Politically, few English speakers hold ministerial and other key positions in Biya’s bloated government. The country’s prime minister, head of government, Philemon Yang (an Anglophone) occupies an insignificant fourth position in state protocol, after the head of state, president of the senate and speaker of the national assembly (all Francophones).

More protesters killed

The long-lingering crisis has been threatening to do further damaged to Cameroon’s already battered economy. The government’s heavy-handed approach has only likely exacerbated that impact.

Amnesty International confirmed 17 people were killed during Oct. 1 protests in the Anglophone regions. Though government put the figure at about 10. But some local and regional activist groups have put the number as high as 100 killed.

After the recent mass protests, some residents in the North West and South West regions have been declared missing by family members. A few days after the Oct. 1 clashes, four bodies with bullet wounds were discovered at a local cemetery in the city of Buea. Locals suggested they may have been shot by military helicopters that surveyed the demonstrations.

Cameroon's President Paul Biya is seen at the 72nd United Nations General Assembly at U.N. headquarters in New York City
Cameroon’s president Paul Biya was last seen at the UN general assembly in New York last month (Reuters/Stephanie KeitViolence)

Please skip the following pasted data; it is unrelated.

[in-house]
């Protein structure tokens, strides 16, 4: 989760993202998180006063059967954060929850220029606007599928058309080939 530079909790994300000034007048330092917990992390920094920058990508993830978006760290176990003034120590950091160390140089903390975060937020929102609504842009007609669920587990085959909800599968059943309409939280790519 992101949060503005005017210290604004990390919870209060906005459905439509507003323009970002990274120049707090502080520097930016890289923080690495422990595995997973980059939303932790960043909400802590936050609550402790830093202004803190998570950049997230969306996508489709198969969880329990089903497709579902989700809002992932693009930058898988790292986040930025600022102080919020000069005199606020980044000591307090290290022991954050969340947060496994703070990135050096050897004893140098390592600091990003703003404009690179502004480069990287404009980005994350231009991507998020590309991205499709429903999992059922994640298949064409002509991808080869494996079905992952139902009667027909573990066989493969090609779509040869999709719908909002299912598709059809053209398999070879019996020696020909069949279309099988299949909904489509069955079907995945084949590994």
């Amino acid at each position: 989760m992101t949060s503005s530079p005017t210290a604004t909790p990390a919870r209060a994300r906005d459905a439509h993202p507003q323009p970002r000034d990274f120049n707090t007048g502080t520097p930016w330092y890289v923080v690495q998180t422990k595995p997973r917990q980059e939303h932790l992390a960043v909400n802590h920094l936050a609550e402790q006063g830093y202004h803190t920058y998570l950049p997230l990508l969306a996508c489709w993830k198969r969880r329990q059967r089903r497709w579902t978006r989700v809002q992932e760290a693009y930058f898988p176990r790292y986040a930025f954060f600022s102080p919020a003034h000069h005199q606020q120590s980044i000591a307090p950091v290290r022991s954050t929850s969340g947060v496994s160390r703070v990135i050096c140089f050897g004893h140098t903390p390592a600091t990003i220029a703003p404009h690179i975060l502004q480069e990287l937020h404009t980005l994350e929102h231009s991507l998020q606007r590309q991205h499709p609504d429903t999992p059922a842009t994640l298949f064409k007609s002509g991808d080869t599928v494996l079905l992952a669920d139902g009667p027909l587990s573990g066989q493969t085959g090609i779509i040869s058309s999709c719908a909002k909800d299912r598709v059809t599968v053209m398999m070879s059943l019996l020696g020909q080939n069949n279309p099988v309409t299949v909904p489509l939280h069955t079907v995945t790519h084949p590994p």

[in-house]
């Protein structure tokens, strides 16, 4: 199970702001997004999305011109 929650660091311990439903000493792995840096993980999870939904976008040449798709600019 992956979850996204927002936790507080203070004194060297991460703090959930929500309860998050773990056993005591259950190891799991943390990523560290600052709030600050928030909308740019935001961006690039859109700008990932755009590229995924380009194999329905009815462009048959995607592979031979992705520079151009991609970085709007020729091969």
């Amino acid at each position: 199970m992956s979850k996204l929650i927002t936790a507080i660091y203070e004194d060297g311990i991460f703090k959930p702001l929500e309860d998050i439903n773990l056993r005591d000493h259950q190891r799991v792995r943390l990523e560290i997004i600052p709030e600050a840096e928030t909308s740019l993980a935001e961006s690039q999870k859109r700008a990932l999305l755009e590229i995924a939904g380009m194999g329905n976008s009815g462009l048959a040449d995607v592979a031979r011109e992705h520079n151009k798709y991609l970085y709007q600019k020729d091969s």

Many local and international bodies have condemned the killing of unarmed civilians, including the UN High Commission for Human Rights. Washington said the Cameroonian government’s use of force to restrict free expression and peaceful assembly as well as violence by protestors were both “unacceptable”. President Biya, whose whereabouts is officially unknown, is yet to extend condolences to the families of shot victims. But it has been noted that he sent condolences to the victims of the Las Vegas shootings in the United States.

Begets Violence

There are now concerns that the government’s violent response will only serve to radicalize local activists and previously non-activist citizens. “The mass protests are a clear message that people have been touched to the core and it was a show of frustration,” said Dr. Willibroad Dze-Ngwa, a human rights advocate.

Achaleke Christian Leke, a peace activist and Commonwealth Young Person of the Year 2016, posits that the pains orchestrated by the shootings drives people to think more radically. “The government must remember for every one person killed during this civil resistance by the security forces radicalizes at least 500 people.”

An expert in conflict analysis and management, Robert Afuh Tayimlong, said the government’s perceived sluggishness of finding a timely and peaceful resolution of the crisis, may have prompted desperate agitators to resort to unlawful violence.

Human rights watchers fear Cameroon is now likely to have a long-running crisis similar to the one seen in neighboring Nigeria’s Niger-Delta region, just across the border.

 

Source: Quartz